Sydney groups fear tar ponds on backburner |
By John Gillis
Fearing the tar ponds cleanup is not a priority for the new Martin government,
two Sydney groups want to meet with federal cabinet minister Geoff Regan.
The Sydney and Area Chamber of Commerce and the Cape Breton Island Building and
Construction Trades Council wrote to Mr. Regan on Monday asking for a meeting
early in January to discuss funding for the long-awaited project.
"The future of our community depends in large part on what happens with the tar
ponds and coke ovens cleanup," Cliff Murphy, president of the trades council,
said in a news release. "It's a crucial issue, and we must impress upon Mr.
Martin's government the need to get on the job."
He said recent statements by various officials cast doubt on the amount and
timing of federal participation in the cleanup of the toxic waste, generated
over a century of steelmaking.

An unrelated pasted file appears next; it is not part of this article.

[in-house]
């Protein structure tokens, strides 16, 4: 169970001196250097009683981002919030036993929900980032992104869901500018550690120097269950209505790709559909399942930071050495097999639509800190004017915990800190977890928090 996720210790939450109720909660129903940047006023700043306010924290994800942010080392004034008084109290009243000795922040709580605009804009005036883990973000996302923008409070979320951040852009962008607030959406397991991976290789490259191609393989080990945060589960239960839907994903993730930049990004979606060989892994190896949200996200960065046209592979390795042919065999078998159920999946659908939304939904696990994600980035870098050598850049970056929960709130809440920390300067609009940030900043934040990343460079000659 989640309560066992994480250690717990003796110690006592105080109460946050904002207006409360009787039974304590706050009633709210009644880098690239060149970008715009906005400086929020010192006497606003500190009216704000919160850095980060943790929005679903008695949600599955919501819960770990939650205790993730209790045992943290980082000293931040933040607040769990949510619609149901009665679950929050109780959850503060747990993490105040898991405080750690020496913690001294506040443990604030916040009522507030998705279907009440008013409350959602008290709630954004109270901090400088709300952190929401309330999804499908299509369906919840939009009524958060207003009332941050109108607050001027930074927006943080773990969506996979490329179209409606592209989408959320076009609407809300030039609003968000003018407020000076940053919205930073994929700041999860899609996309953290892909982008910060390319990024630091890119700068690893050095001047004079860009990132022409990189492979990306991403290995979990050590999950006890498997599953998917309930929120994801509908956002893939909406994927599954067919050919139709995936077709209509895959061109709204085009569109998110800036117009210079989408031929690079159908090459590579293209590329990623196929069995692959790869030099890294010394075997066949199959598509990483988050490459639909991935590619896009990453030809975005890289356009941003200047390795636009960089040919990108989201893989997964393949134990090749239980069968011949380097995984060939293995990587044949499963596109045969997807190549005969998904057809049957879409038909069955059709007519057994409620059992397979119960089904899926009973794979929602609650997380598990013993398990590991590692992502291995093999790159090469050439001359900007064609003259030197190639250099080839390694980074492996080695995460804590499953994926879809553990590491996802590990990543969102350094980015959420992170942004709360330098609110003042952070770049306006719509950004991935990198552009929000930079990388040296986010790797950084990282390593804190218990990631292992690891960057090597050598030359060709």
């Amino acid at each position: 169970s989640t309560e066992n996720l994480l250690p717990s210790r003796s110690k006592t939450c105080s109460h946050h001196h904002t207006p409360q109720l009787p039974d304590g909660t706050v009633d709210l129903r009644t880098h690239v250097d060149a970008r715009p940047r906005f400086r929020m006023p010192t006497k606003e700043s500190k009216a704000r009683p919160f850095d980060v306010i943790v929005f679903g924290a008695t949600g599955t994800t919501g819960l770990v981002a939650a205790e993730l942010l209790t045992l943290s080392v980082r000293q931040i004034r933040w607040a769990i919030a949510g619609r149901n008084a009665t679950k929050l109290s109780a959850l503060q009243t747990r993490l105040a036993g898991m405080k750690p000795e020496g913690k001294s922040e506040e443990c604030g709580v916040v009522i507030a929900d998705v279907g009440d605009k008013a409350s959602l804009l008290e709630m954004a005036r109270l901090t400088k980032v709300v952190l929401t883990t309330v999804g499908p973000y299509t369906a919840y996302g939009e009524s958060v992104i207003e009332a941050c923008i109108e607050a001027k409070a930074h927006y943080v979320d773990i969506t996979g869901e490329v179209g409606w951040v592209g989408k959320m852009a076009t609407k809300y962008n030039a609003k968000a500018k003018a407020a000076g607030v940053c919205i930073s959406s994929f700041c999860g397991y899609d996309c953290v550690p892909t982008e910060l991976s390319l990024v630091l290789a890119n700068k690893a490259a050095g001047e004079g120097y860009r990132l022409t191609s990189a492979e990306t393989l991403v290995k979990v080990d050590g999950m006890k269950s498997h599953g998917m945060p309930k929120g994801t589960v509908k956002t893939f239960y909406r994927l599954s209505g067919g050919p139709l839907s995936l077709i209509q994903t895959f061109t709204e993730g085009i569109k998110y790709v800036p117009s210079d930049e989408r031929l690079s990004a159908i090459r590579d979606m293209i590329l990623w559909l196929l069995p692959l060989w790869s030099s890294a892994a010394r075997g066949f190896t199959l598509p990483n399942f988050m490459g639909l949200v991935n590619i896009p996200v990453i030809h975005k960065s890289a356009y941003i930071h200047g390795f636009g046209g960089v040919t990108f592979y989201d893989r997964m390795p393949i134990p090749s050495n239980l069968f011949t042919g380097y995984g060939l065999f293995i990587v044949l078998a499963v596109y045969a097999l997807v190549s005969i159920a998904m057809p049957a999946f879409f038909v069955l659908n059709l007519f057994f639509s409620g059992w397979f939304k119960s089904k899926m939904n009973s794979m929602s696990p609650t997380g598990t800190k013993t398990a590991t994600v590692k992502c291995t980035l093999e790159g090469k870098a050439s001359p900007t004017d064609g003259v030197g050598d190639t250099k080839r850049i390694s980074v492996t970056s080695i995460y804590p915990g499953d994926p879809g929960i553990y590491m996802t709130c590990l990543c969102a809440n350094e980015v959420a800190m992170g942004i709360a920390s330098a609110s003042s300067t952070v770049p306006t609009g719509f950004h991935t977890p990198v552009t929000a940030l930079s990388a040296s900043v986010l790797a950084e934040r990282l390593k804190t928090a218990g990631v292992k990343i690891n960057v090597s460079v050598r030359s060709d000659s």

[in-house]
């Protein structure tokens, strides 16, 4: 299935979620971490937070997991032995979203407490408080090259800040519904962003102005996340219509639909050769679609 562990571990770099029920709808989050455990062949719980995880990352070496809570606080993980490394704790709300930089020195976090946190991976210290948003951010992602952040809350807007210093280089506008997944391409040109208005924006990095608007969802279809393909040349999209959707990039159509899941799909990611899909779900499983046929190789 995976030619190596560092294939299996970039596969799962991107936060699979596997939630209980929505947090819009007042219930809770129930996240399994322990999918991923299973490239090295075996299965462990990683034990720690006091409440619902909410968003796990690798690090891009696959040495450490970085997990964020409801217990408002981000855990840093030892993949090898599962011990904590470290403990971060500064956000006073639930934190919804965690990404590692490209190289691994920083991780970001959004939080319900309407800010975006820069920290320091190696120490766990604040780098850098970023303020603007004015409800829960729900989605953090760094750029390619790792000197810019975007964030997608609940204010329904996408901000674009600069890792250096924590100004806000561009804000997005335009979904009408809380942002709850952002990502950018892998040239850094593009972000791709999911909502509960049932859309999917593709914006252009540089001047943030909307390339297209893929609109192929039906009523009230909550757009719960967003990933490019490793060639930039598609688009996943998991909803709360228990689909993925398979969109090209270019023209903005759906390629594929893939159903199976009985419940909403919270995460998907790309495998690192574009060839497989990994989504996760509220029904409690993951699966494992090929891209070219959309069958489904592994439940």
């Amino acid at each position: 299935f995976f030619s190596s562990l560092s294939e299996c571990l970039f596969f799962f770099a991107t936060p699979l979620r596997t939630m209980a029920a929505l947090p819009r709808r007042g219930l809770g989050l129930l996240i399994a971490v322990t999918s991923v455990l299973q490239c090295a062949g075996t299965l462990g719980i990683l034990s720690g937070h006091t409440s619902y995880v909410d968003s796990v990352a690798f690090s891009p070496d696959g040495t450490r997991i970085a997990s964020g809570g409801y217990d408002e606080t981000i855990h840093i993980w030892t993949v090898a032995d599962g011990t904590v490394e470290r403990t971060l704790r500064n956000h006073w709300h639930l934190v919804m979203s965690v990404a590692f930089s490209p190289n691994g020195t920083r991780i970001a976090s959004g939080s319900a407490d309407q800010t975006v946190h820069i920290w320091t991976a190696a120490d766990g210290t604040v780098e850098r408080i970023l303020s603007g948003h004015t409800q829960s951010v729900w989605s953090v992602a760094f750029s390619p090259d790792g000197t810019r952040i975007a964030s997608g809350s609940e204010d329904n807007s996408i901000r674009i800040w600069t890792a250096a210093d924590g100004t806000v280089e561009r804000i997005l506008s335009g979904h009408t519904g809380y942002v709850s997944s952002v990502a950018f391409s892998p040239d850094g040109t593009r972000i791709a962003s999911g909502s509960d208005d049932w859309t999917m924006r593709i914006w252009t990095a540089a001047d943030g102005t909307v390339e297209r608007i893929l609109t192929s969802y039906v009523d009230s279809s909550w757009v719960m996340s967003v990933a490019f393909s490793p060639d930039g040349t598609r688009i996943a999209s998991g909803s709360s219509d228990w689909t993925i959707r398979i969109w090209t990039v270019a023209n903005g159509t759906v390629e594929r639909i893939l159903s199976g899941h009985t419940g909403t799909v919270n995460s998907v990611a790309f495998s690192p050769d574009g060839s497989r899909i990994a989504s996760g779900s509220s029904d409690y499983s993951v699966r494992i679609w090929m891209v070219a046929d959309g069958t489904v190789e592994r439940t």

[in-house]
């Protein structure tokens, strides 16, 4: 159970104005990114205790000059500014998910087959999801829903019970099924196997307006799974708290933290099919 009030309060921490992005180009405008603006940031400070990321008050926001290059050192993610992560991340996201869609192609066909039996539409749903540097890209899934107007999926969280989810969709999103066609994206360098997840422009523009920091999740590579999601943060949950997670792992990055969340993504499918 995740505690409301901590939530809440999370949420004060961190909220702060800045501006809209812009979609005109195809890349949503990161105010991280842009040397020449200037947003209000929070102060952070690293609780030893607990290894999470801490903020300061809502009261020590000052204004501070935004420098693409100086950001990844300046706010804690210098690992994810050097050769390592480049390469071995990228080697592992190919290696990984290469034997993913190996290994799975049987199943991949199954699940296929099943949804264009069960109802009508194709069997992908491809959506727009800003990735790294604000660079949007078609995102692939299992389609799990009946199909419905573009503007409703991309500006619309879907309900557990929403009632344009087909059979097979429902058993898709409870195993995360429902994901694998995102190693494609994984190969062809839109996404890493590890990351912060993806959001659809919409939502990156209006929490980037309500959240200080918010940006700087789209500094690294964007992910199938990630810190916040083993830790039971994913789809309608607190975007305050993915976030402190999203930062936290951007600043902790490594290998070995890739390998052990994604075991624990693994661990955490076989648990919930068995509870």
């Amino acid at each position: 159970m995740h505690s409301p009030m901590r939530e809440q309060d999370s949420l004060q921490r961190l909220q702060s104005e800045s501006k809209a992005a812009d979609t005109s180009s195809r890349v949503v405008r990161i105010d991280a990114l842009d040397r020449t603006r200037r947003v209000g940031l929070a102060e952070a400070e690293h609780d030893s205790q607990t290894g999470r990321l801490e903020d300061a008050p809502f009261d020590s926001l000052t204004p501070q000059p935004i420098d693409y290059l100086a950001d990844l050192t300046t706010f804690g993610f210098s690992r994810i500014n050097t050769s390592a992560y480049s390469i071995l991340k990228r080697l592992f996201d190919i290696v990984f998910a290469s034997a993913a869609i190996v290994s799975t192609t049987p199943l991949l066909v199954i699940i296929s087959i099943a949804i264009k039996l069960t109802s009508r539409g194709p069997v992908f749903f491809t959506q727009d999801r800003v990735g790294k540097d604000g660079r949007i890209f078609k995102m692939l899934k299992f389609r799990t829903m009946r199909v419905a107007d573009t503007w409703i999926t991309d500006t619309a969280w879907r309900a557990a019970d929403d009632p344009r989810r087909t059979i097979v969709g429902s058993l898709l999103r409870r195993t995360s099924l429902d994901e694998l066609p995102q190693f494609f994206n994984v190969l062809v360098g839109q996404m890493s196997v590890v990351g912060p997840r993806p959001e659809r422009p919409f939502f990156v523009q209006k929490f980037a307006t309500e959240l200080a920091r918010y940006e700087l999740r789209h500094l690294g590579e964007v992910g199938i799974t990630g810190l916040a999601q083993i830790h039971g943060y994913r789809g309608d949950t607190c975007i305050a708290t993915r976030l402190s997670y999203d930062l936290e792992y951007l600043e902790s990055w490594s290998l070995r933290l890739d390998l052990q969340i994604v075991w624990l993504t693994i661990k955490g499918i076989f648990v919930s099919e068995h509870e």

Last week, Prime Minister Paul Martin announced measures to temporarily freeze
government spending, with the intention of directing billions of dollars more
toward health care. He froze major capital programs, capped the size of the
civil service and ordered a wide review of Ottawa's finances.
Local Liberal MP Mark Eyking said the cleanup wasn't likely to be on the
The tar ponds, North America's largest toxic waste site, have long been targeted
for environmental cleanup. The industrial wasteland is bordered by homes,
schools, playgrounds and ball fields.
Business and labour leaders are concerned the stigma attached to the tar ponds
and old coke ovens is impeding economic development and job creation.
"For Cape Breton's economy to replace coal mining and steelmaking with new
economic activities, we must put the tar ponds problem behind us," said John
Nash, president of the chamber. "Without an early start to the cleanup, we
cannot hope to attract the new investment and local entrepreneurial activity
needed to generate wealth and employment on the island."
Both the chamber of commerce and the trades council took active roles in the
seven-year process that culminated last May in a recommendation to government
that the waste be dug up and burned in a coal-fired incinerator.
More than 900 public meetings and 100,000 volunteer hours went into the
community cleanup recommendation.